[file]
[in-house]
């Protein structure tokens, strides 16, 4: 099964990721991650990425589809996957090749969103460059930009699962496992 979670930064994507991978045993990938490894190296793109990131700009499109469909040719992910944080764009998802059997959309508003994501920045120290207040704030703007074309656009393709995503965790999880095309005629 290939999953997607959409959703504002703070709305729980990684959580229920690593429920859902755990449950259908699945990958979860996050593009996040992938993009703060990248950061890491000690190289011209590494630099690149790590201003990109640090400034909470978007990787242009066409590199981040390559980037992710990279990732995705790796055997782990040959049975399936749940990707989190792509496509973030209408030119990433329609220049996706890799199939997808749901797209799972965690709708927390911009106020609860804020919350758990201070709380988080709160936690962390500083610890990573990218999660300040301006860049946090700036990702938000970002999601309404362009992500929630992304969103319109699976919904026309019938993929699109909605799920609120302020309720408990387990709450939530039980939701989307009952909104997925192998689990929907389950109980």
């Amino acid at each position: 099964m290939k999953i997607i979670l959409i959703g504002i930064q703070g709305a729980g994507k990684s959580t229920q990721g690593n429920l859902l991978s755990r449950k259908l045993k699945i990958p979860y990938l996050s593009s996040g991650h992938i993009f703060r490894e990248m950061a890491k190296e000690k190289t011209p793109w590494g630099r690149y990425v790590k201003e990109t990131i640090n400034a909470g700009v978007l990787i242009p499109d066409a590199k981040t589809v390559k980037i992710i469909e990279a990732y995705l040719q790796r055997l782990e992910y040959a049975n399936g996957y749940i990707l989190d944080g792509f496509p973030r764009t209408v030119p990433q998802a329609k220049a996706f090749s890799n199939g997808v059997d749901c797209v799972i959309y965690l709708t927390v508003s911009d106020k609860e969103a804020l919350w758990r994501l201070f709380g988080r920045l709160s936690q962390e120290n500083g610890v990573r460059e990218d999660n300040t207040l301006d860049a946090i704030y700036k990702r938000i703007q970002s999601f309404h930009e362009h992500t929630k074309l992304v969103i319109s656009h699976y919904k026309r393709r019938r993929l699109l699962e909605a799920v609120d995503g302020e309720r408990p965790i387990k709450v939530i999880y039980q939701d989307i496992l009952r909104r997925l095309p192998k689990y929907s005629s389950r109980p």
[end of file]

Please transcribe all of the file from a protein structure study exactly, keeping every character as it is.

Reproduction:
[in-house]
């Protein structure tokens, strides 16, 4: 099964990721991650990425589809996957090749969103460059930009699962496992 979670930064994507991978045993990938490894190296793109990131700009499109469909040719992910944080764009998802059997959309508003994501920045120290207040704030703007074309656009393709995503965790999880095309005629 290939999953997607959409959703504002703070709305729980990684959580229920690593429920859902755990449950259908699945990958979860996050593009996040992938993009703060990248950061890491000690190289011209590494630099690149790590201003990109640090400034909470978007990787242009066409590199981040390559980037992710990279990732995705790796055997782990040959049975399936749940990707989190792509496509973030209408030119990433329609220049996706890799199939997808749901797209799972965690709708927390911009106020609860804020919350758990201070709380988080709160936690962390500083610890990573990218999660300040301006860049946090700036990702938000970002999601309404362009992500929630992304969103319109699976919904026309019938993929699109909605799920609120302020309720408990387990709450939530039980939701989307009952909104997925192998689990929907389950109980």
């Amino acid at each position: 099964m290939k999953i997607i979670l959409i959703g504002i930064q703070g709305a729980g994507k990684s959580t229920q990721g690593n429920l859902l991978s755990r449950k259908l045993k699945i990958p979860y990938l996050s593009s996040g991650h992938i993009f703060r490894e990248m950061a890491k190296e000690k190289t011209p793109w590494g630099r690149y990425v790590k201003e990109t990131i640090n400034a909470g700009v978007l990787i242009p499109d066409a590199k981040t589809v390559k980037i992710i469909e990279a990732y995705l040719q790796r055997l782990e992910y040959a049975n399936g996957y749940i990707l989190d944080g792509f496509p973030r764009t209408v030119p990433q998802a329609k220049a996706f090749s890799n199939g997808v059997d749901c797209v799972i959309y965690l709708t927390v508003s911009d106020k609860e969103a804020l919350w758990r994501l201070f709380g988080r920045l709160s936690q962390e120290n500083g610890v990573r460059e990218d999660n300040t207040l301006d860049a946090i704030y700036k990702r938000i703007q970002s999601f309404h930009e362009h992500t929630k074309l992304v969103i319109s656009h699976y919904k026309r393709r019938r993929l699109l699962e909605a799920v609120d995503g302020e309720r408990p965790i387990k709450v939530i999880y039980q939701d989307i496992l009952r909104r997925l095309p192998k689990y929907s005629s389950r109980p």